Through grit, talent, and an uncanny ability to elicit excellence from her team, women’s ice hockey coach and Ivy League Hall of Famer Digit Murphy has amassed enough accolades to fill a room.
Over the last 30 years, she has broken records and shattered stereotypes in a male-dominated sport, never wavering in her commitment to rewrite the rules for female athletes. Now she’s using the strength of her achievements and experience to help members of the next generation become catalysts for change.
“I grew up in the 1960s and Title IX [which outlawed discrimination based on gender] didn’t even exist yet, but I always loved sports, so to be able to have this journey is just really special to me,” said Murphy. She now feels a duty to pay it forward. “In 2019, the question is, ‘How do we get there faster? How do female athletes become part of the conversation on an equal footing?’ It’s not about being male or female, but being human.”
As an ice hockey player at Cornell University in the 1980s, Margaret Degidio Murphy, better known as "Digit," was named the 1981 Ivy League Player of the Year and was inducted into both the Cornell Athletic Hall of Fame (1994) and the International Scholar Athlete Hall of Fame (2010). She went on to become head coach of Brown University’s Brown Bears women’s ice hockey team, where she became the winningest coach in Division I women’s ice hockey history during her 18th season on the job.
During the 1998 Nagano Olympics, Murphy was the first American female color analyst for a women’s ice hockey game broadcast on television. She coached the U.S. National team in 2004 at the Lake Placid Olympic Festival, cofounded the United Women’s Lacrosse League in partnership with a leading equipment maker, and later served as the head coach of the Boston Blades and then the Kunlun Red Star in the Canadian Women’s Hockey League before taking a break from coaching in 2018.
But she’s wasting no time reminiscing. There’s work to be done.
As Murphy embarks on the next chapter of her career, she’s doubling down on her mission to advance female athletes and change the business model of women’s professional sports.
“I feel like there’s another road to take in helping women,” she said. “When you’re coaching, you are hyper-focused on the team. You can’t lead in a broader way. In my career now, I want to create more opportunity for female athletes. I want to be more impactful.”
Murphy has multiple irons in the fire already. In 2015, she started a nonprofit with partner Aronda Kirby, a former general manager of the Boston Blades, called Play It Forward Sport Foundation , which promotes gender equality in sports. The group pairs top female athletes with businesses that seek positive role models and brand ambassadors.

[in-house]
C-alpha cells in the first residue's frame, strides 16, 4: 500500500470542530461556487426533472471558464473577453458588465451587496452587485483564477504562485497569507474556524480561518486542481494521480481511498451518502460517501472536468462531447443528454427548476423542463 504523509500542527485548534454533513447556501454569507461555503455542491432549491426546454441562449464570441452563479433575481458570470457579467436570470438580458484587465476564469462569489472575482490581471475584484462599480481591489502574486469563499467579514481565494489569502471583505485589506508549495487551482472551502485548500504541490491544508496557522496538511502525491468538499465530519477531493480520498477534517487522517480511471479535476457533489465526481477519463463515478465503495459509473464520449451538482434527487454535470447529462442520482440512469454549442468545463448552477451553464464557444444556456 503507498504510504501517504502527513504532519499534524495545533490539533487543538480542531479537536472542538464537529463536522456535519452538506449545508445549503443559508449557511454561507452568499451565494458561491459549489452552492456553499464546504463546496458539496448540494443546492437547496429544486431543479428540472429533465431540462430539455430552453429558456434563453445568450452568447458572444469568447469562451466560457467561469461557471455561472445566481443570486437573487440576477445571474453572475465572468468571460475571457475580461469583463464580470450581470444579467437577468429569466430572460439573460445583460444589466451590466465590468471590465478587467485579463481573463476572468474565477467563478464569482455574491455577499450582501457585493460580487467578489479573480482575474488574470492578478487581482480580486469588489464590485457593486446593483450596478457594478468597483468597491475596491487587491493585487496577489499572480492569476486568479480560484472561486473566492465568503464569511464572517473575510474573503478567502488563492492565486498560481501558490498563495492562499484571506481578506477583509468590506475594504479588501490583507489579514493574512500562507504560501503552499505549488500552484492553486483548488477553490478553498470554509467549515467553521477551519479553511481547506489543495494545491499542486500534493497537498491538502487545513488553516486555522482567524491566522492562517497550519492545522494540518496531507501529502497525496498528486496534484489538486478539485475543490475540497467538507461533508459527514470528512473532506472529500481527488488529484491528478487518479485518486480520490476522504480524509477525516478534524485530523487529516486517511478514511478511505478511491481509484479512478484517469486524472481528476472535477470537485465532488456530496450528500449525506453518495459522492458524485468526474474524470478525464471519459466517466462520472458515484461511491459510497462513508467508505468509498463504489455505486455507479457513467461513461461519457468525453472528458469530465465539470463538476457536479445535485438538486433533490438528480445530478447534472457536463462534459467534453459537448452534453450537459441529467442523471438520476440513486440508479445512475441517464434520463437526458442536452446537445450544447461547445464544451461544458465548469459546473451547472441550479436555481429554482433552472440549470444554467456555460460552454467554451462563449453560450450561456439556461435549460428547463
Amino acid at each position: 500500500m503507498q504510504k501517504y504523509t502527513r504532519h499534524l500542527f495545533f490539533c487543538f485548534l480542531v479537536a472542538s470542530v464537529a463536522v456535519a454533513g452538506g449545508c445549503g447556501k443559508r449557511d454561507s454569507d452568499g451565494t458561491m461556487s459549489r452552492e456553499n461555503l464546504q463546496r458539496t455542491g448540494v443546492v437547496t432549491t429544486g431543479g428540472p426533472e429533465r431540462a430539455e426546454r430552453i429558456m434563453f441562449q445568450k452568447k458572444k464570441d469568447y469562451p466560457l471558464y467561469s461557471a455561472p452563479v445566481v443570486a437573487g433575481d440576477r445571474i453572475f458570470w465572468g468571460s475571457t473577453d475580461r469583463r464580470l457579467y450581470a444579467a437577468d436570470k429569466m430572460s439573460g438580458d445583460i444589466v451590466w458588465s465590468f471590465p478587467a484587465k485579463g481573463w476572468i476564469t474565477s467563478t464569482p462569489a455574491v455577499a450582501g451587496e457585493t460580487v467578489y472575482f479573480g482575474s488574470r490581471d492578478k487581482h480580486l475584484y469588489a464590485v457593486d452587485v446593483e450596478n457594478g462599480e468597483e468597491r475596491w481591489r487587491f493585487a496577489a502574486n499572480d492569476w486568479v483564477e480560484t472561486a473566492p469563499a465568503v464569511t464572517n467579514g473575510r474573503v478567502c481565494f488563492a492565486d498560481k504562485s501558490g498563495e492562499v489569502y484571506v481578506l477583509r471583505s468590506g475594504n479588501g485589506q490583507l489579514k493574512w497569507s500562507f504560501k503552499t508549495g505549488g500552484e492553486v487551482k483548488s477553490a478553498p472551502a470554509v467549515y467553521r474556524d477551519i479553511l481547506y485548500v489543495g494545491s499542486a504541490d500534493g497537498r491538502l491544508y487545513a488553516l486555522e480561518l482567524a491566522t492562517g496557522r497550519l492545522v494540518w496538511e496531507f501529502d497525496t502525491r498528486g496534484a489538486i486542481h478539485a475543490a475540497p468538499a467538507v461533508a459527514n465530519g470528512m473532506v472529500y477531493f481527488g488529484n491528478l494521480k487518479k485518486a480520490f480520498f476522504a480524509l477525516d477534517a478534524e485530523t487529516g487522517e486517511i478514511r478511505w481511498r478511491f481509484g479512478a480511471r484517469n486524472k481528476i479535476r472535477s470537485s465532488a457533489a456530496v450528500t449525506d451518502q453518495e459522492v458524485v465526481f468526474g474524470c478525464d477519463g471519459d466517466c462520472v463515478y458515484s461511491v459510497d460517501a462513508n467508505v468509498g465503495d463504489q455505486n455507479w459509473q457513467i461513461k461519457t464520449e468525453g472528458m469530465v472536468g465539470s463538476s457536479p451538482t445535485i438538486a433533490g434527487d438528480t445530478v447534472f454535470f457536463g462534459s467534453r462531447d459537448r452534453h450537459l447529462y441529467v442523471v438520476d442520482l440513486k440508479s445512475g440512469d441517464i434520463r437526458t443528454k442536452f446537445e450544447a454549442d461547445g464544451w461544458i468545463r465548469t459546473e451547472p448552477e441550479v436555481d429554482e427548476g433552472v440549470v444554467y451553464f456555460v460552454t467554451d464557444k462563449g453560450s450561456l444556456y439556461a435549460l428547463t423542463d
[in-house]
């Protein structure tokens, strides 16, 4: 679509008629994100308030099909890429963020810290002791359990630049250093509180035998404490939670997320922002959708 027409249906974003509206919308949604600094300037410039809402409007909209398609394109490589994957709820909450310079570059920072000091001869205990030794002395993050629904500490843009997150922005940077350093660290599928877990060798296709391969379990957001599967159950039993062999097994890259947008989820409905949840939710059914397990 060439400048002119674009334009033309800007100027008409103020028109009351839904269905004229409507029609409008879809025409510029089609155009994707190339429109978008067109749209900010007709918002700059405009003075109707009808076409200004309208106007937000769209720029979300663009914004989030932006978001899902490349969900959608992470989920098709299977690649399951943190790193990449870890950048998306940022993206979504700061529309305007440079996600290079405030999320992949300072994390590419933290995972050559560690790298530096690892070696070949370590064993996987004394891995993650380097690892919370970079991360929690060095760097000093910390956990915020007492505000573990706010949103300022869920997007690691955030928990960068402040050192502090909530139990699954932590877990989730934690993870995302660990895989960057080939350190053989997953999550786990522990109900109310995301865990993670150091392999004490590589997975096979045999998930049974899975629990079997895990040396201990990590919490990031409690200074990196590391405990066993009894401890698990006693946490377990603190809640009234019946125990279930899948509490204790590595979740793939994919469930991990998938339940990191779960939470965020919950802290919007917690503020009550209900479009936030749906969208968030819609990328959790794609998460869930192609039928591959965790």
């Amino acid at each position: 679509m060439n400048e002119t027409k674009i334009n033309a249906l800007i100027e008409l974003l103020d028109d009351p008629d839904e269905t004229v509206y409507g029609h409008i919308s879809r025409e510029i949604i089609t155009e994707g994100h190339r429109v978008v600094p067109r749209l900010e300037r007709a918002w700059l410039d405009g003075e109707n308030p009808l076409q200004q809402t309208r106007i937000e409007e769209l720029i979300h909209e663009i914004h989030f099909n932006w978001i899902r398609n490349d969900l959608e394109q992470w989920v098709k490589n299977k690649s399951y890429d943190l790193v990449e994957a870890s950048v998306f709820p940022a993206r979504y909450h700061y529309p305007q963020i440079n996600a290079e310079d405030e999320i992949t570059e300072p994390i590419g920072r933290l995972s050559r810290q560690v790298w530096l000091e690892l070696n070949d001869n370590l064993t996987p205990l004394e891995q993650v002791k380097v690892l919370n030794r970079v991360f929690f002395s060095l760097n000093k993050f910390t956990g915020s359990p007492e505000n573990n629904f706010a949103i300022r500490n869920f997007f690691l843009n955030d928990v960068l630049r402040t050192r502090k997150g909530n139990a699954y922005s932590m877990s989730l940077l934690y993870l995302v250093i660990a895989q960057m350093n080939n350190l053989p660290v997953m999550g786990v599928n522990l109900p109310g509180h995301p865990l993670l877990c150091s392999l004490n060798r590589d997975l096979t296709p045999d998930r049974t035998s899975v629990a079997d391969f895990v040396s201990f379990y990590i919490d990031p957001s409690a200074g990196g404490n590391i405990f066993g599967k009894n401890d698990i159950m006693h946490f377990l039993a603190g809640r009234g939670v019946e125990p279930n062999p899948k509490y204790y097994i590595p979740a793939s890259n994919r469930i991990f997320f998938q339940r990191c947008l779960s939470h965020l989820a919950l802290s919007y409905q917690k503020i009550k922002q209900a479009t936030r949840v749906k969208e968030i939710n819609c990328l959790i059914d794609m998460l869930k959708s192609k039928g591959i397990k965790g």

“Women are living, breathing examples of good in the community,” said Murphy. “We built this model because we found female professional athletes were getting paid so little that they couldn’t make a living. We’re using this as a business model for all pro sports, not just hockey.”
Starting in 2019, the Play It Forward Sport Foundation is also launching a HERstory wall, a virtual museum to share the stories of female trailblazers both inside and outside the sports arena.
“I think women really devalue wealth and influence and that’s why our stories don’t get told,” said Murphy, who balances work and the demands of six kids between her and her partner. “We put our emphasis on taking care of other people.”
In 2016, Murphy also founded United Women’s Sports (UWS), a business venture that is still evolving and aimed at creating financially viable women’s professional sports leagues. UWS specifically seeks to improve opportunity for more women to work in sports business management and sports media, including broadcast, marketing, production, and finance operations.
“Former college and professional athletes are so capable and competent, but they’re undervalued,” said Murphy. “I’m hoping to change that model and mindset.”
As one of the most celebrated coaches in women’s hockey history, Murphy plans to continue using her legacy to effect change. But her biggest contribution to the field of sports may be the mentorship she provides to young athletes every day.
“My legacy is empowering women,” said Murphy. “I’ll go to the grocery store and see this kid working and say, ‘Hey, tell me about yourself. What’s your story? Do you play sports?” If she plays basketball, I tell her that I know the athletic director at some school down the road. I’ll say, ‘Go get a pen and write down this name. Tell her Digit Murphy sent you.’”
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